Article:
Moore, Thomas Jefferson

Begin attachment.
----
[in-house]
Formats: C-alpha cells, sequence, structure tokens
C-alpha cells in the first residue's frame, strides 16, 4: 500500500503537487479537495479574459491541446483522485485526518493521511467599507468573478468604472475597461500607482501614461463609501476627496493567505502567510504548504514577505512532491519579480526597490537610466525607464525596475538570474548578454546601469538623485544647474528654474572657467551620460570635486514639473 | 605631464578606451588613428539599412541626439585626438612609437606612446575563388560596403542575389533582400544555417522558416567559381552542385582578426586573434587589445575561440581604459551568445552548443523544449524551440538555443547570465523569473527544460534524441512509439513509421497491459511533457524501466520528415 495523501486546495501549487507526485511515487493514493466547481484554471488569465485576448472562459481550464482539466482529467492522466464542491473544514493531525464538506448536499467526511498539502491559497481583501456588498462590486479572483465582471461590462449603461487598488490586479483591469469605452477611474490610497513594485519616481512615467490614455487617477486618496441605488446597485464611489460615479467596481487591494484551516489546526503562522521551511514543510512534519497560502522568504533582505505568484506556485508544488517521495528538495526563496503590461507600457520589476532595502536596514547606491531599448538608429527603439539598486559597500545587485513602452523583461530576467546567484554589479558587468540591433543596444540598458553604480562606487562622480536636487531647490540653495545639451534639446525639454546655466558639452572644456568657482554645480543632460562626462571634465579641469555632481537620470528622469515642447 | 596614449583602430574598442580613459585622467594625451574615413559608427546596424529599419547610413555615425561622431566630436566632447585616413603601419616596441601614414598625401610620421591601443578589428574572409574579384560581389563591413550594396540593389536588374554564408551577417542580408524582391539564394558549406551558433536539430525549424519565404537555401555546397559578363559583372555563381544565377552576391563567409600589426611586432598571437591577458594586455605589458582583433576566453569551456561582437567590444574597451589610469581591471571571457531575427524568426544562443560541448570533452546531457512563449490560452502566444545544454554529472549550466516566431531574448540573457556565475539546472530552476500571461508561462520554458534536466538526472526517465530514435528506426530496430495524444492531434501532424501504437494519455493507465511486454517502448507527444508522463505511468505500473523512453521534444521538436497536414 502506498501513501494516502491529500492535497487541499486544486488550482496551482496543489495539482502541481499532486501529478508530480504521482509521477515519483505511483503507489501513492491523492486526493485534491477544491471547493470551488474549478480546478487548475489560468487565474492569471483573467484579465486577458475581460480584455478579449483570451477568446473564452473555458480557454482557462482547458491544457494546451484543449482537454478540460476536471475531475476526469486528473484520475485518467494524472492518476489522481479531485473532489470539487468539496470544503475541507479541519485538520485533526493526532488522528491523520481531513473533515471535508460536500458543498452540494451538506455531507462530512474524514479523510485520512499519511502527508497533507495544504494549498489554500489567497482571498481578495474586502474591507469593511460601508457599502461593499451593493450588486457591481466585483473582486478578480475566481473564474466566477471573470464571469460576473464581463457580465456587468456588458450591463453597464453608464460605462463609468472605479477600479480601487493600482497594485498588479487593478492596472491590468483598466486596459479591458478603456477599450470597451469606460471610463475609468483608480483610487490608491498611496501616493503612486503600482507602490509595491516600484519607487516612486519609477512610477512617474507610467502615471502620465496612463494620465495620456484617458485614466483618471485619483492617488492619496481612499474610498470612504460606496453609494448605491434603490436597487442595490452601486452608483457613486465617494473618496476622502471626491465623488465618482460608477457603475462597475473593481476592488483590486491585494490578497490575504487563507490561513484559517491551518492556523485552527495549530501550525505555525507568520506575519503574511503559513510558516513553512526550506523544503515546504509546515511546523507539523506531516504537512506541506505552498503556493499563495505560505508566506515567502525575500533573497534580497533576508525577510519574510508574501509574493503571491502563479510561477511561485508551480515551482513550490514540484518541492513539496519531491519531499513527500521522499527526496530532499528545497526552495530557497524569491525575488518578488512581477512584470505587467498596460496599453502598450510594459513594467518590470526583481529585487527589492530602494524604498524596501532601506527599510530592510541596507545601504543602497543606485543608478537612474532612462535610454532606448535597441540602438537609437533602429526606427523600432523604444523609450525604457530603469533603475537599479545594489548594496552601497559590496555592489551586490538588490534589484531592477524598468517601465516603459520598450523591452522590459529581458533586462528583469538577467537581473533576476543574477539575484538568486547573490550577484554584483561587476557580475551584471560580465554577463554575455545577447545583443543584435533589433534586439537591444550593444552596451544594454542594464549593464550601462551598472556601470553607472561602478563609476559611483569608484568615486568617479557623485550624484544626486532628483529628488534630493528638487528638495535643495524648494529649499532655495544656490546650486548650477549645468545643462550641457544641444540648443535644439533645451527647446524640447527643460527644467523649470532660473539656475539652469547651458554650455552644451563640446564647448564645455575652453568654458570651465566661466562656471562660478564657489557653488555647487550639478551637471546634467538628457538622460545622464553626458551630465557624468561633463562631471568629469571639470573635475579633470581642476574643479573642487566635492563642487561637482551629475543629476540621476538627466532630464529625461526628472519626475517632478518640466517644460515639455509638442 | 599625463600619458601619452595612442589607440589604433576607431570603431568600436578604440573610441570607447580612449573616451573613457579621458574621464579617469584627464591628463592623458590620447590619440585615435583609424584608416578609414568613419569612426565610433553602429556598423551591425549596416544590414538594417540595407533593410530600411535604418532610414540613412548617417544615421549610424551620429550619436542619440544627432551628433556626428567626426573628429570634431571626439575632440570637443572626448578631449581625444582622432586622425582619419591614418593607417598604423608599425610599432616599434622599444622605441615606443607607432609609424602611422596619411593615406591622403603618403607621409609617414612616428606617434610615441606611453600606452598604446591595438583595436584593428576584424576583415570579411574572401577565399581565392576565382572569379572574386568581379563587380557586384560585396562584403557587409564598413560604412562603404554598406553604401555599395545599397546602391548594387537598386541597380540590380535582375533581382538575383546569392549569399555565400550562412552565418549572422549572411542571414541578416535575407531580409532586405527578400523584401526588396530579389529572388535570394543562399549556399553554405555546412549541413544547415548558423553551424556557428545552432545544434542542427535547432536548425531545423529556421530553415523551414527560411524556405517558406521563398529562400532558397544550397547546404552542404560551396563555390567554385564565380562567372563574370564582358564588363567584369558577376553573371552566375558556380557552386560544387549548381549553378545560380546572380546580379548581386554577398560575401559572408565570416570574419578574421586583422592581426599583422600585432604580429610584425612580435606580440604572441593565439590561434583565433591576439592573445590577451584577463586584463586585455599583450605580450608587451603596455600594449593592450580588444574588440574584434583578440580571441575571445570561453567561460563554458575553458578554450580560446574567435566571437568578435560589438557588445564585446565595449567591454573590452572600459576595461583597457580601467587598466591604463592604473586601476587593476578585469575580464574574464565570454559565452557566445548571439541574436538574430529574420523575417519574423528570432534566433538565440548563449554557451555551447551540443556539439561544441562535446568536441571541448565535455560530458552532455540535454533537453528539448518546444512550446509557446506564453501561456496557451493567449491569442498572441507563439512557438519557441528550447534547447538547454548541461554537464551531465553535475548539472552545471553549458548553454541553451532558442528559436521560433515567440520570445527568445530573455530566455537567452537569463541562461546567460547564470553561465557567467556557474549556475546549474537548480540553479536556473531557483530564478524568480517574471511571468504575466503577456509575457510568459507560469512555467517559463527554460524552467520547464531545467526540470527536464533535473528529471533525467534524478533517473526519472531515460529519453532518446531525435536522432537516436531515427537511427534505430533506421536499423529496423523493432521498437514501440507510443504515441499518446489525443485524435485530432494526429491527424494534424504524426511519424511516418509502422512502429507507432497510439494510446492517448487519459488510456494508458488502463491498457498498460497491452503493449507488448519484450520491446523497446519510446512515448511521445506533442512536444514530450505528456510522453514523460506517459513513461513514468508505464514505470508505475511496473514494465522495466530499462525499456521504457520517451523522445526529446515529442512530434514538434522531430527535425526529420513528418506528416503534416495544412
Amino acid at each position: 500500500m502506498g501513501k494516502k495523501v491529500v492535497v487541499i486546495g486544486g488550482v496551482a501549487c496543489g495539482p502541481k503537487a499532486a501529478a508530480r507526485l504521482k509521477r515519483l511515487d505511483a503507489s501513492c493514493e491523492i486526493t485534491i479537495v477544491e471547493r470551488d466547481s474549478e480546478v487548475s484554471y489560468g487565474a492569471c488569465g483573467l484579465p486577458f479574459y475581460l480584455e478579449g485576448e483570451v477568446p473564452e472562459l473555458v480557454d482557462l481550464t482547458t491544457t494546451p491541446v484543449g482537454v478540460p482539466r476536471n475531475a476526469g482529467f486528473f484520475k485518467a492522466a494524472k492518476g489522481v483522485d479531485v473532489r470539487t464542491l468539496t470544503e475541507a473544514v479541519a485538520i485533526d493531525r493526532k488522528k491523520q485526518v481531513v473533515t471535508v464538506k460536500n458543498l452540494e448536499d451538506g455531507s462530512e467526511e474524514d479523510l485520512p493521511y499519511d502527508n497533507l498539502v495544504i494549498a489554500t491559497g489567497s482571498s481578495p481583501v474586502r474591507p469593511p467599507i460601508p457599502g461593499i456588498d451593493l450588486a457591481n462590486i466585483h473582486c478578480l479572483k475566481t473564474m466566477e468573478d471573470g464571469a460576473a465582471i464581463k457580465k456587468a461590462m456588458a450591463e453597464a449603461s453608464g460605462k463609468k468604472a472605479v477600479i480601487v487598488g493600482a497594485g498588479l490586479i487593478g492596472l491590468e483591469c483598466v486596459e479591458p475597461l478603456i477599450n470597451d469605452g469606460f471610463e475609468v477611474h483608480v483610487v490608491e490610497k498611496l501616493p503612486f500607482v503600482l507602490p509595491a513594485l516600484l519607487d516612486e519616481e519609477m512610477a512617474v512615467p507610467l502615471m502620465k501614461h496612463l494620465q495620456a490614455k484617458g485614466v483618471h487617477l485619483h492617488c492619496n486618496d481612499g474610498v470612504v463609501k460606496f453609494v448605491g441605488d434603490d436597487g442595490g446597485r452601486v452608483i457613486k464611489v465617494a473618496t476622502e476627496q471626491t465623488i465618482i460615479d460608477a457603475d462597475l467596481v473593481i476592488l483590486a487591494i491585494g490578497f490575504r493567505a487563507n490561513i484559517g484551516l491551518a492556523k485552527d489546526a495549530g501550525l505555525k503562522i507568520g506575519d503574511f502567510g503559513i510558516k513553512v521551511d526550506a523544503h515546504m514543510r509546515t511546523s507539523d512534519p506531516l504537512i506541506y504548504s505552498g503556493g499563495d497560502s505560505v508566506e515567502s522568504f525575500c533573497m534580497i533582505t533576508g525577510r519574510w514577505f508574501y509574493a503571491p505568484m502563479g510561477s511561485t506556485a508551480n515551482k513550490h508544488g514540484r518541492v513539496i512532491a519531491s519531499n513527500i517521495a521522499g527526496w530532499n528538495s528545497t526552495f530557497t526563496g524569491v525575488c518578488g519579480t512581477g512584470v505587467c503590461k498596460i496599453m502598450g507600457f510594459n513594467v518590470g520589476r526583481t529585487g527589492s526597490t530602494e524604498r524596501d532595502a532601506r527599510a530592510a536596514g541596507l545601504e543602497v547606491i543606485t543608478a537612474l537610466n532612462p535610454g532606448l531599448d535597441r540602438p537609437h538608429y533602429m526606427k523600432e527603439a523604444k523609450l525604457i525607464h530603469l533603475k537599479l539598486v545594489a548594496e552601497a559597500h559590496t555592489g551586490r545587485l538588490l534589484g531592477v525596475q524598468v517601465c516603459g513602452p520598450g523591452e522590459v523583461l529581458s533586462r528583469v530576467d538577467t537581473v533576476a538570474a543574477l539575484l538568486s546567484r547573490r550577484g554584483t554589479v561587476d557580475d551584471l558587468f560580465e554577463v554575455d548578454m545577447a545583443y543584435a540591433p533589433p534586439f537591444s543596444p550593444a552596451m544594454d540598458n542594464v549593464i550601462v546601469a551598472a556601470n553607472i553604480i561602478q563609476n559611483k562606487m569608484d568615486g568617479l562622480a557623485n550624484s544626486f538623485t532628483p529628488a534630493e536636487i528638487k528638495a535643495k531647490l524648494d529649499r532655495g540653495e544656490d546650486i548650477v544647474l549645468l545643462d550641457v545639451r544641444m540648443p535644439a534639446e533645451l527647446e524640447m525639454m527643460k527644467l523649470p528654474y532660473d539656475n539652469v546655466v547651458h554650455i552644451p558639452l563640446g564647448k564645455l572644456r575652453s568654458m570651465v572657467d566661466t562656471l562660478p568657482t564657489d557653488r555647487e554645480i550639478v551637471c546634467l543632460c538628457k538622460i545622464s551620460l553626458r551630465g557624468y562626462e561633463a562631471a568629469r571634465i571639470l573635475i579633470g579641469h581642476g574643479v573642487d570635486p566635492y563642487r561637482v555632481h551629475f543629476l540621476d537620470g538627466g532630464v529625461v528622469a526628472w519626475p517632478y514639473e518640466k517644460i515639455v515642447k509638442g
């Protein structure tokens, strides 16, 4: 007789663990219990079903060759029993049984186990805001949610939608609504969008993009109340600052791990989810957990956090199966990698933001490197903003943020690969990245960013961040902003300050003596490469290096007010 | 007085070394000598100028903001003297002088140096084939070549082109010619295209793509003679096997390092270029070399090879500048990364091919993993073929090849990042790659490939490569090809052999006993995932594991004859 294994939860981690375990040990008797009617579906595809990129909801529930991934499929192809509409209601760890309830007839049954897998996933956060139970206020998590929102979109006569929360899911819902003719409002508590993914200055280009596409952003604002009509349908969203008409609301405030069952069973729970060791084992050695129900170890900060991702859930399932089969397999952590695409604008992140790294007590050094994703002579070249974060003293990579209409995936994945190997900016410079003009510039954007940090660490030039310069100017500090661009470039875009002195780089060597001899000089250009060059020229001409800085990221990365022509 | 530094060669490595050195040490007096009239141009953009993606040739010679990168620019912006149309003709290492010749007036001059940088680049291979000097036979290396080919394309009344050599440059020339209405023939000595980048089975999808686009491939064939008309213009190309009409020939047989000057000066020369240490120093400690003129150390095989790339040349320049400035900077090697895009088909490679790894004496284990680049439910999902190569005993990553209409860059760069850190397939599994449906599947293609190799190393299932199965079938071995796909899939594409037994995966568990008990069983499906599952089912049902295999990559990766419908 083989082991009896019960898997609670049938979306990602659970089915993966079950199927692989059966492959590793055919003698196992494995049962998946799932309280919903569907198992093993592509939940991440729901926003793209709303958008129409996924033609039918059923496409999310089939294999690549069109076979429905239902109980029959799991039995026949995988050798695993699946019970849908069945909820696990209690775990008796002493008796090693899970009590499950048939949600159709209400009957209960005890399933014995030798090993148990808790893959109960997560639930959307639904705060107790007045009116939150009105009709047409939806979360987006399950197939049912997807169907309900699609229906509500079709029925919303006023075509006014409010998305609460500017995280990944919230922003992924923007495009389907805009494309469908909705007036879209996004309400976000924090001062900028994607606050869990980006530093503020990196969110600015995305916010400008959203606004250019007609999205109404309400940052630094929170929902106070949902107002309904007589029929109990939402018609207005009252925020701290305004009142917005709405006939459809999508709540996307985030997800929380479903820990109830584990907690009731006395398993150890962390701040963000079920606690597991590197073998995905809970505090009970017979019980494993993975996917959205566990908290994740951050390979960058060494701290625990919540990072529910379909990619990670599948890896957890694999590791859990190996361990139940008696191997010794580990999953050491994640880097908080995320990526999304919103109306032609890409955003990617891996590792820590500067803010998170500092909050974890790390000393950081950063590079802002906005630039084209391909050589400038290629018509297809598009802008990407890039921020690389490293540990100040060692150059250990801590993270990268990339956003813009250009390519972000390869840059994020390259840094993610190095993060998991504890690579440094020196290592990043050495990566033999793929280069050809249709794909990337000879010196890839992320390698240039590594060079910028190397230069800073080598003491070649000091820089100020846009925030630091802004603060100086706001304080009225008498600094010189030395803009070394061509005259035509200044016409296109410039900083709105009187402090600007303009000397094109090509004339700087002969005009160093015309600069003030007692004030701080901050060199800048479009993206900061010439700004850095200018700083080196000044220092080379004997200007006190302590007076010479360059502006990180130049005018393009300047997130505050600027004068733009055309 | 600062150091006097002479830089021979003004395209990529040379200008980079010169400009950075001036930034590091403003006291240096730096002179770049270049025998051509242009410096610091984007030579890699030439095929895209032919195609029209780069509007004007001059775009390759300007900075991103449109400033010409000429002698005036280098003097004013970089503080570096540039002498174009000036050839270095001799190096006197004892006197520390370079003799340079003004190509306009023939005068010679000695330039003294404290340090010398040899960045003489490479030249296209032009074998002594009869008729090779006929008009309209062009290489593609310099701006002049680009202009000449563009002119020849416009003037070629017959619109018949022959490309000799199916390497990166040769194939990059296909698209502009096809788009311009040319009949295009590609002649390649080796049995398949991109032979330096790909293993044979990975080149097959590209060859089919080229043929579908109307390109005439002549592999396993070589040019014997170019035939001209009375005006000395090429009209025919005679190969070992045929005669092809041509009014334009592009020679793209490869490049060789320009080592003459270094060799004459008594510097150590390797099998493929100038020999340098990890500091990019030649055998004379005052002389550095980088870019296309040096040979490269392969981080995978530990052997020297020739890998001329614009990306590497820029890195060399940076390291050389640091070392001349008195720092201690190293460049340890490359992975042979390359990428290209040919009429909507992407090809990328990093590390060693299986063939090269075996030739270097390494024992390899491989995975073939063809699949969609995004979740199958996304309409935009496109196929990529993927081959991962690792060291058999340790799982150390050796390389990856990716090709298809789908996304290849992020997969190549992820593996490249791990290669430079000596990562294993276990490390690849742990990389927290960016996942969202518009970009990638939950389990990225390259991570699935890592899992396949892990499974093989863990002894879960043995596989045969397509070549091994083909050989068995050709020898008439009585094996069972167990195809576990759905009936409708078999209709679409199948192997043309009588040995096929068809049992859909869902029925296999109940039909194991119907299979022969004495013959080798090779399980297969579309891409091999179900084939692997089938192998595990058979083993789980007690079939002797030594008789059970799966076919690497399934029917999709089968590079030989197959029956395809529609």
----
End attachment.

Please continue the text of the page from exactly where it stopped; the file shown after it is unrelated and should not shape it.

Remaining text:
Moore, Thomas Jefferson a minister of note of the Methodist Episcopal Church, South, was born in Franklin, Kentucky, March 2, 1824. His parents were useful and devoted members of the Methodist Church. His father died when Thomas was but twelve years of age, and he was obliged to shift for himself. He learned the art of printing, and thus earned a livelihood. In his eighteenth year (1841) he was converted and joined the Church, and soon after felt that his calling was to preach the Gospel. He was licensed, and appointed to the Owensboro Circuit in 1843. In 1845 he was ordained deacon, and appointed to Litchfield, and the next year to Henderson Circuit. In 1847 he was ordained elder, and appointed to Salem Circuit. The next year he travelled on the Lafayette Circuit, and the following year on the Hopkinsville Circuit. After a year's rest he resumed his labors on the Lebanon Circuit, where he remained for two years; he then went to the Jefferson Circuit for one year, and afterwards preached two years with great success on the Logan Circuit. He was next appointed agent of the Southern Methodist Book Concern and Tract Society, and he so ably discharged the obligations of his office as to largely increase the influence of the institution. He met with great success — preaching, raising funds, or circulating books. The next year he was appointed to the Franklin Circuit, and the following year he was made presiding elder of the Glasgow District. His last work was on the Logan District. He died September 14, 1867. Mr. Moore was a preacher of no ordinary ability. He was a diligent student, possessing a clear perception and a retentive memory. He was well versed In the doctrines and history of the Bible and of the Church. See Min. Ann. Conf. M.E. Church, South, 1867, page 163.